I’ve seen one domestic cat outside my window spraying urine onto a bush. And then along comes another cat and sprays over it. This seems to be an act of competition over that patch of territory outside my window between competing cats. It is saying that this is mine, or I live here. It is not trying to deter the other. They are laying claim to that plot of land or territory but often domestic cats share the same territory because they have to due to population size.

This sharing of a home range would happen if the cats’ owners are apartment dwellers and the common area for cats and people is outside their apartment. The common areas become a shared home range for the domestic cats who go outside.

Inside the home it is said that female and male cats are more likely to spray because they are stressed and anxious. The stress and anxiety will be caused by the amount of space available which has been compressed and so there is potential friction between the cats. Under these circumstances a cat, either female or male, may worry that their territory is being invaded by another cat in the house. They spray inside the home to tell other cats that this is their place. It also reassures them because they surround themselves with their own scent.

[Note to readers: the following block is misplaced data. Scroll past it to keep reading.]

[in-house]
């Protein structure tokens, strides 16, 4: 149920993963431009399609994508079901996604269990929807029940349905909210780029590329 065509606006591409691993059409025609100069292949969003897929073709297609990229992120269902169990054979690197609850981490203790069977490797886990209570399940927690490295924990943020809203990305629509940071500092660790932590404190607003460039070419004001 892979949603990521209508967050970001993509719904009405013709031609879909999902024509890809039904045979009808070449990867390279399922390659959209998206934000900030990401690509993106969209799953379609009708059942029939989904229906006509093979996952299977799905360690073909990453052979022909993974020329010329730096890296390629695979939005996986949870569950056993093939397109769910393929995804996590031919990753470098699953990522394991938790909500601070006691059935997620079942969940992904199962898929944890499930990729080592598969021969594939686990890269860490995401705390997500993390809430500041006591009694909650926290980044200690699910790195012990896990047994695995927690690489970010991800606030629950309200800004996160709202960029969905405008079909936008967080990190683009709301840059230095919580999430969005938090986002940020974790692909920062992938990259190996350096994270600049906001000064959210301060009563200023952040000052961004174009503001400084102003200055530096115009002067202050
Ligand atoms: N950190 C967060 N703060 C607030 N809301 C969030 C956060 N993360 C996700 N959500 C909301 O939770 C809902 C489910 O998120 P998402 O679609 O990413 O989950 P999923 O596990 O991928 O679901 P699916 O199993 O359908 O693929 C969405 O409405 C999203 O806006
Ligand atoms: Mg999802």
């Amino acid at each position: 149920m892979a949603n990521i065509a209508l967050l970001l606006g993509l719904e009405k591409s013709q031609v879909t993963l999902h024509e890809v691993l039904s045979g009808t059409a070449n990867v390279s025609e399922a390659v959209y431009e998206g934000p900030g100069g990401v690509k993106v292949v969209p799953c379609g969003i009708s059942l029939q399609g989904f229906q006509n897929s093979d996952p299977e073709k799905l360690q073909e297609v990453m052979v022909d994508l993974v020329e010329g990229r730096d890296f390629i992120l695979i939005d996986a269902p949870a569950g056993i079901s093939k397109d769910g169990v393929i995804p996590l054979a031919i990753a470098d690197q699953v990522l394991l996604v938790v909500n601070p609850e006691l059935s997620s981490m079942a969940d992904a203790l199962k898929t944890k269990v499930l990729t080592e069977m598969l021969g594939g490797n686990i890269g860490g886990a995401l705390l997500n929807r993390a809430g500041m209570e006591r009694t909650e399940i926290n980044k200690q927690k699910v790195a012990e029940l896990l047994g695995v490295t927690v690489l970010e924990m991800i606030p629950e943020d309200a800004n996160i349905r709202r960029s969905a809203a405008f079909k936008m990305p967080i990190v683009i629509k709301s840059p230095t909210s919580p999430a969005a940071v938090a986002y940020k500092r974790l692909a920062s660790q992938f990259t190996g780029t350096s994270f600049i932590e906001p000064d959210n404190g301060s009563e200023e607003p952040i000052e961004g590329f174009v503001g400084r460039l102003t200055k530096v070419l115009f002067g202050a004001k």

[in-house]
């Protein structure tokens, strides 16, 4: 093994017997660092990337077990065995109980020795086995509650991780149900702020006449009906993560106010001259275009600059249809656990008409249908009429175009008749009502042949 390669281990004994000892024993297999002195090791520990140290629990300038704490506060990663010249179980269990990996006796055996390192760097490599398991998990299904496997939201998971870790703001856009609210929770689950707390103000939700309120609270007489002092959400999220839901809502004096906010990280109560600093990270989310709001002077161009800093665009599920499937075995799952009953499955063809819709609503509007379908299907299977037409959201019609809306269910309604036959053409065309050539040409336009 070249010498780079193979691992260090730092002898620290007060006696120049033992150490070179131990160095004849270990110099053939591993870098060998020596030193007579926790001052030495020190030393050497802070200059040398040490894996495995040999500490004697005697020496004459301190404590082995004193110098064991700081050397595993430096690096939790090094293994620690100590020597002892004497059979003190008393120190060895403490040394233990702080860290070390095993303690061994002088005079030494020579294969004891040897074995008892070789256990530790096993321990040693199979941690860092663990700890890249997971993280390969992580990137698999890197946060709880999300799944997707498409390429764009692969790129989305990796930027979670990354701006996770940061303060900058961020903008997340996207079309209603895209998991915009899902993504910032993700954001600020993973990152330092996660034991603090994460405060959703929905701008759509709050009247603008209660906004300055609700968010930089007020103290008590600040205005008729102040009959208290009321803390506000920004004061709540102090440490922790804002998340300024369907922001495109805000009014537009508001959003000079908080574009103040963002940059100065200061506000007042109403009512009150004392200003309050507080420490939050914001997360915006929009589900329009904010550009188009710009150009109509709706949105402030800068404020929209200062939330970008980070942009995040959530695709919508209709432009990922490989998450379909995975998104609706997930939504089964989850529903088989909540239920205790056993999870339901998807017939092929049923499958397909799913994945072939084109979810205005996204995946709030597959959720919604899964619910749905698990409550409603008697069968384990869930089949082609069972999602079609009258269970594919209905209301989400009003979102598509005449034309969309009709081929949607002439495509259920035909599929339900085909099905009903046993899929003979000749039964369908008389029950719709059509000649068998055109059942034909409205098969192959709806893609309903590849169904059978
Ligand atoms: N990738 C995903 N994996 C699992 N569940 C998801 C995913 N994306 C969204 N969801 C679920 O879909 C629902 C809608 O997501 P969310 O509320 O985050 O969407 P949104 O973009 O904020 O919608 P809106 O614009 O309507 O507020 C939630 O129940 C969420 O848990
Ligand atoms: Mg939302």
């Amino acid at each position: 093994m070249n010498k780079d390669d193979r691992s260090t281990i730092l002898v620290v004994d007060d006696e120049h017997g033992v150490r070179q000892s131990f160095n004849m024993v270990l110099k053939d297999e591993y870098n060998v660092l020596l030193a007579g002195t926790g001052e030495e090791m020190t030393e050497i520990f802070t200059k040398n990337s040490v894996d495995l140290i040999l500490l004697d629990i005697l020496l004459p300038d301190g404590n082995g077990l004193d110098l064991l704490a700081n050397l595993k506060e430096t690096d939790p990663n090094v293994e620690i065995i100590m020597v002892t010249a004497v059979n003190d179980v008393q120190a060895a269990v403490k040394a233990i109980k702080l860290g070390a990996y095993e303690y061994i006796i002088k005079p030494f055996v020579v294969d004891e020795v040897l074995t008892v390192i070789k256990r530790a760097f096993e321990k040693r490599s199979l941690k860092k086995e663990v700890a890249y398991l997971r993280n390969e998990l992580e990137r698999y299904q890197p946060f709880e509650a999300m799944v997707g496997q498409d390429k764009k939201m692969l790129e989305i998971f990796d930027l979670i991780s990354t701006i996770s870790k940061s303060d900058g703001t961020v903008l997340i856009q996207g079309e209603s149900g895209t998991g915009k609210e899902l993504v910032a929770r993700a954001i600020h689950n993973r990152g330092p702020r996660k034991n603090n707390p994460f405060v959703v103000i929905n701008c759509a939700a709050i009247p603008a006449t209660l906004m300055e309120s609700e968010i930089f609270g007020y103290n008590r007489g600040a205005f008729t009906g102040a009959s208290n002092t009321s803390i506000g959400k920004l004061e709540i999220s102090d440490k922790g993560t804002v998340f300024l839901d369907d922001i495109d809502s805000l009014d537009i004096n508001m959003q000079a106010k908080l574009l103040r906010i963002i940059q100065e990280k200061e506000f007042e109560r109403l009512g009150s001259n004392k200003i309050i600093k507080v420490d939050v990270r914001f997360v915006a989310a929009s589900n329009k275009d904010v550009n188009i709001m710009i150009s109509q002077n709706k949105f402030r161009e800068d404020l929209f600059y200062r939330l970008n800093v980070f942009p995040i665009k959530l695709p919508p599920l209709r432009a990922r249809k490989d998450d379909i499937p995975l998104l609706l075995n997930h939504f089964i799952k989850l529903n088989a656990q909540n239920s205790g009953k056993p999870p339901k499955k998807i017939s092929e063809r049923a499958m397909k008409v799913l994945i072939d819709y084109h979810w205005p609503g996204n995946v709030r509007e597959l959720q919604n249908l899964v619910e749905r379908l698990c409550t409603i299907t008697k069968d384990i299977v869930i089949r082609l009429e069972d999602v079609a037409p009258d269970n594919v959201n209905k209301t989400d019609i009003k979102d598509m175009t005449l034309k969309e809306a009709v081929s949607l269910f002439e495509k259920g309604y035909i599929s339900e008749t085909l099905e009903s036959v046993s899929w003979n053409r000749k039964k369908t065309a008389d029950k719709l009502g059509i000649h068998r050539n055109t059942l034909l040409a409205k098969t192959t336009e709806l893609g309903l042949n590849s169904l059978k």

It’s a form of claiming ownership of the core of their home range which is very small in multi-cat households if they are all full-time indoor cats. Cats are very adaptable and if five cats share the inside space of one detached home, they live in an environment which is essentially unnatural in terms of space. They adapt to it but some better than others. And some cats might be bolder than others or shyer. The timid cats are going to be more stressed than the bold ones.